Bach: Art of Fugue

Bach Organ Works Vol. X: Art of Fugue
Margaret Phillips
Richards, Fowkes and Co. organ, 2012
St George’s Hanover Square, London
Regent Records REGCD558
. 2 CDs. 120’58

The Art of Fugue, BWV1080
Canonic Variations on ‘Vom Himmel hoch, da komm ich her’, BWV769
The Art of Fugue, Contrapunctus XIV completion by Kevin Korsyn

The final volume of Margaret Phillips’ complete Bach organ works is a version of The Art of Fugue, arranged for organ. I say ‘arranged’ because there is no indication of which instrument Bach intended his monumental work – if, indeed, he ever intended it for performance at all. It was written and published in open-score, with a separate musical stave for each of the four voices. There are no orchestral instruments of the time that could play all the lines on the same instrument, leading to the assumption that it was intended for the harpsichord. Performance on the organ is common, although there are many questions to be considered, not least the choice of registrations.

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Cornhill Visions – A Century of Musical Innovation

Cornhill Visions
A Century of Musical Innovation
The Choir of St Michael’s Cornhill, Jonathan Rennert
Regent Records, REGCD550. 66’03

The City of London’s churches are something of an institution. Architecturally fascinating, they have idiosyncrative opening and service times, with most closed at the weekends. Many retain medieval links to city guilds and livery companies. With an area of just over one square mile, the City of London has 46 churches for a resident population of less than 10,000 but a working week population of around one million. It is to the latter that most of the churches cater, not least in thriving programmes of lunchtime musical events. Continue reading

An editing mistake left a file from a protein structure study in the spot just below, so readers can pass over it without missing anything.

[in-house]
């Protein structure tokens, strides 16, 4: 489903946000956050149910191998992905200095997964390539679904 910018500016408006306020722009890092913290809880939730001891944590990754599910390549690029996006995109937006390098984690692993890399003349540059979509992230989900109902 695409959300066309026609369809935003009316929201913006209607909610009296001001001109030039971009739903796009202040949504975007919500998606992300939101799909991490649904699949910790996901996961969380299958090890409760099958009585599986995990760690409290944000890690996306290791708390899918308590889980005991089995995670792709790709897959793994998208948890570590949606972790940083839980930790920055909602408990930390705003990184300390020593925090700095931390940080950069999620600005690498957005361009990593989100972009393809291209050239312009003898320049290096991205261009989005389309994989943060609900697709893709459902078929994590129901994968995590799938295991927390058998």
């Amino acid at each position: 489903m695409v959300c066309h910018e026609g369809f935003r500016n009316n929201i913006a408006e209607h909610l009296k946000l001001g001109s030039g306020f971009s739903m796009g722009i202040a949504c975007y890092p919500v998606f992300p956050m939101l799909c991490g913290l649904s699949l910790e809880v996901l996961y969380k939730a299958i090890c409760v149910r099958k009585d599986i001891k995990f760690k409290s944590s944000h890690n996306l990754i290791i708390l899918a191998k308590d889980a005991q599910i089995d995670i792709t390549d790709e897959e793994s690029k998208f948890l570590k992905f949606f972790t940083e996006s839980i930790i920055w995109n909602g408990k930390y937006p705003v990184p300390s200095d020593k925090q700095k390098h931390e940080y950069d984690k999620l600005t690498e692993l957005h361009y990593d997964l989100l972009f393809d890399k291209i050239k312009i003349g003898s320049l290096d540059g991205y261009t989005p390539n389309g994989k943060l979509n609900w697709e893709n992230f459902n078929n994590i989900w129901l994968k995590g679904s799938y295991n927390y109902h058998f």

Versus: The Garnier Organ

Head of Organ Studies at Birmingham Conservatoire

Versus
Henry Fairs
The Garnier Organ, Elgar Concert Hall
University of Birmingham
Regent Records REGCD516. 74’35

This is the first recording of the new Garnier organ in the Elgar Concert Hall of Birmingham University. It is played by the organ’s curator, Henry Fairs. He is Head of Organ Studies at Birmingham Conservatoire and was closely involved with the installation of the Garnier organ. A well-chosen programme demonstrates the organ, and its companion continuo organ, as well as some impressive playing by Fairs. He opens and closes with major Bach works, the better-known opening Toccata, Adagio, and Fugue (BWV 564) given a subtly individual reading that adds interest without approaching the mannerisms of some organists who feel the need to do something different. An example is performing the sprightly fugue on a massive chorus based on a 16′ manual reed. The lesser-known concluding Praeludium in C (BWV 566a), which might originally have been in E major) is given a similarly grand interpretation.
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